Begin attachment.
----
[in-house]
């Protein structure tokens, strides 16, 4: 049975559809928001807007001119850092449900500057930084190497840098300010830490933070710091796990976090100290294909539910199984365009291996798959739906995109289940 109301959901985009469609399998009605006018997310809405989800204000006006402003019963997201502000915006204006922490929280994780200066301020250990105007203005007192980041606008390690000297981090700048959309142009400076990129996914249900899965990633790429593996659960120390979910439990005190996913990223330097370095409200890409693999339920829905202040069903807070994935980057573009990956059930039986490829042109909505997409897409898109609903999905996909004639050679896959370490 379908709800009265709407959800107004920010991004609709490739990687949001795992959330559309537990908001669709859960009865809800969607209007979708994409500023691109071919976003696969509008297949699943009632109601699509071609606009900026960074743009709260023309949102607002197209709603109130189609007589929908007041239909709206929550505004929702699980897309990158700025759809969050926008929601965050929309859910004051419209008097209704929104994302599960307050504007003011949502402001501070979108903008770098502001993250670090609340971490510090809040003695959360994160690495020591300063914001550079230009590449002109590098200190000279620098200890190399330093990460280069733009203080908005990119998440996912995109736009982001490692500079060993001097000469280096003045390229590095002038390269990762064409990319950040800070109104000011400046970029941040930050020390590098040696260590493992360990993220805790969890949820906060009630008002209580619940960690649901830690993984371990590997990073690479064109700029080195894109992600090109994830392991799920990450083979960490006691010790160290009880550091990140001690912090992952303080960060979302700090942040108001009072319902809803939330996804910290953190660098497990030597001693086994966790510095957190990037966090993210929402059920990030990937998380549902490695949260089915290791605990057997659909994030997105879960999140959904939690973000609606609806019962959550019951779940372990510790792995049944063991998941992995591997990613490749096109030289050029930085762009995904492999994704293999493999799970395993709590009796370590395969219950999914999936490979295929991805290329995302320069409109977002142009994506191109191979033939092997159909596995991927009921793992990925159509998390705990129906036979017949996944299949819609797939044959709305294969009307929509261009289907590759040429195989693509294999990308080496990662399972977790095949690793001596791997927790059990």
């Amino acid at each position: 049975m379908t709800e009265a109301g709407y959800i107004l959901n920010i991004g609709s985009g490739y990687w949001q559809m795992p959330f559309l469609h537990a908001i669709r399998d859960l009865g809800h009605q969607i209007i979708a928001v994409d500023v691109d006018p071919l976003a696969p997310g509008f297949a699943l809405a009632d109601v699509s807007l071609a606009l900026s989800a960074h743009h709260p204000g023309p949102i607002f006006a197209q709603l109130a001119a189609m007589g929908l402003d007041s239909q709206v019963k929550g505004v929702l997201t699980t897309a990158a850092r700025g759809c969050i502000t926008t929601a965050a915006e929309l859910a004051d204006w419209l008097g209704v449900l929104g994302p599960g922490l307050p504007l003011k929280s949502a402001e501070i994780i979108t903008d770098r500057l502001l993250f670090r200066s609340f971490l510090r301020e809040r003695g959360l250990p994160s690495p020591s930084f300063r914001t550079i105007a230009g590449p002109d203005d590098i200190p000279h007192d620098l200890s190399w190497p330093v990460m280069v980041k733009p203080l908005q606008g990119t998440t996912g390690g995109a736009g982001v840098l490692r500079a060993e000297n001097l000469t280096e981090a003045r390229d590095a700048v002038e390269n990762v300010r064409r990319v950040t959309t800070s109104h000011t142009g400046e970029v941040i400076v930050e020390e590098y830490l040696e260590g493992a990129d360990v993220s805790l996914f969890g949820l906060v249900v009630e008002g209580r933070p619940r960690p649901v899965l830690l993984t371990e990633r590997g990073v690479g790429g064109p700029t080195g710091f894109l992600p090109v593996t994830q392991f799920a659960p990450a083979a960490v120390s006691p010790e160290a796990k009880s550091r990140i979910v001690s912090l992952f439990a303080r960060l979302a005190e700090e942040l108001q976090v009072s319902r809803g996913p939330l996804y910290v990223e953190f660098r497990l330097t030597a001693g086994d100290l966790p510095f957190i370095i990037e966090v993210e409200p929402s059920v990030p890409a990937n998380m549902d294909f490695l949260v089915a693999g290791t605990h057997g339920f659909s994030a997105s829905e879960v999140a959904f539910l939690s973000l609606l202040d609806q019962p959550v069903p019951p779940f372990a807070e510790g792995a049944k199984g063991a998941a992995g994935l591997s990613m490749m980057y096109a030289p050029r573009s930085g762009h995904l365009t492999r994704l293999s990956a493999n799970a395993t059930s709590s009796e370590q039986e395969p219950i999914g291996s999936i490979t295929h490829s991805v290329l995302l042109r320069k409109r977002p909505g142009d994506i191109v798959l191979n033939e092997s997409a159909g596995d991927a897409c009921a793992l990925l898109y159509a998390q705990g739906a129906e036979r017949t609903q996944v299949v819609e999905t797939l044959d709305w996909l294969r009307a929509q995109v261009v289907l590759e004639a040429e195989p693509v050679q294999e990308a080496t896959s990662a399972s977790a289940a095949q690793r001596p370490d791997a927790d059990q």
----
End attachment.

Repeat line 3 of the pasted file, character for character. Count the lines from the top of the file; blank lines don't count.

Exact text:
């Amino acid at each position: 049975m379908t709800e009265a109301g709407y959800i107004l959901n920010i991004g609709s985009g490739y990687w949001q559809m795992p959330f559309l469609h537990a908001i669709r399998d859960l009865g809800h009605q969607i209007i979708a928001v994409d500023v691109d006018p071919l976003a696969p997310g509008f297949a699943l809405a009632d109601v699509s807007l071609a606009l900026s989800a960074h743009h709260p204000g023309p949102i607002f006006a197209q709603l109130a001119a189609m007589g929908l402003d007041s239909q709206v019963k929550g505004v929702l997201t699980t897309a990158a850092r700025g759809c969050i502000t926008t929601a965050a915006e929309l859910a004051d204006w419209l008097g209704v449900l929104g994302p599960g922490l307050p504007l003011k929280s949502a402001e501070i994780i979108t903008d770098r500057l502001l993250f670090r200066s609340f971490l510090r301020e809040r003695g959360l250990p994160s690495p020591s930084f300063r914001t550079i105007a230009g590449p002109d203005d590098i200190p000279h007192d620098l200890s190399w190497p330093v990460m280069v980041k733009p203080l908005q606008g990119t998440t996912g390690g995109a736009g982001v840098l490692r500079a060993e000297n001097l000469t280096e981090a003045r390229d590095a700048v002038e390269n990762v300010r064409r990319v950040t959309t800070s109104h000011t142009g400046e970029v941040i400076v930050e020390e590098y830490l040696e260590g493992a990129d360990v993220s805790l996914f969890g949820l906060v249900v009630e008002g209580r933070p619940r960690p649901v899965l830690l993984t371990e990633r590997g990073v690479g790429g064109p700029t080195g710091f894109l992600p090109v593996t994830q392991f799920a659960p990450a083979a960490v120390s006691p010790e160290a796990k009880s550091r990140i979910v001690s912090l992952f439990a303080r960060l979302a005190e700090e942040l108001q976090v009072s319902r809803g996913p939330l996804y910290v990223e953190f660098r497990l330097t030597a001693g086994d100290l966790p510095f957190i370095i990037e966090v993210e409200p929402s059920v990030p890409a990937n998380m549902d294909f490695l949260v089915a693999g290791t605990h057997g339920f659909s994030a997105s829905e879960v999140a959904f539910l939690s973000l609606l202040d609806q019962p959550v069903p019951p779940f372990a807070e510790g792995a049944k199984g063991a998941a992995g994935l591997s990613m490749m980057y096109a030289p050029r573009s930085g762009h995904l365009t492999r994704l293999s990956a493999n799970a395993t059930s709590s009796e370590q039986e395969p219950i999914g291996s999936i490979t295929h490829s991805v290329l995302l042109r320069k409109r977002p909505g142009d994506i191109v798959l191979n033939e092997s997409a159909g596995d991927a897409c009921a793992l990925l898109y159509a998390q705990g739906a129906e036979r017949t609903q996944v299949v819609e999905t797939l044959d709305w996909l294969r009307a929509q995109v261009v289907l590759e004639a040429e195989p693509v050679q294999e990308a080496t896959s990662a399972s977790a289940a095949q690793r001596p370490d791997a927790d059990q």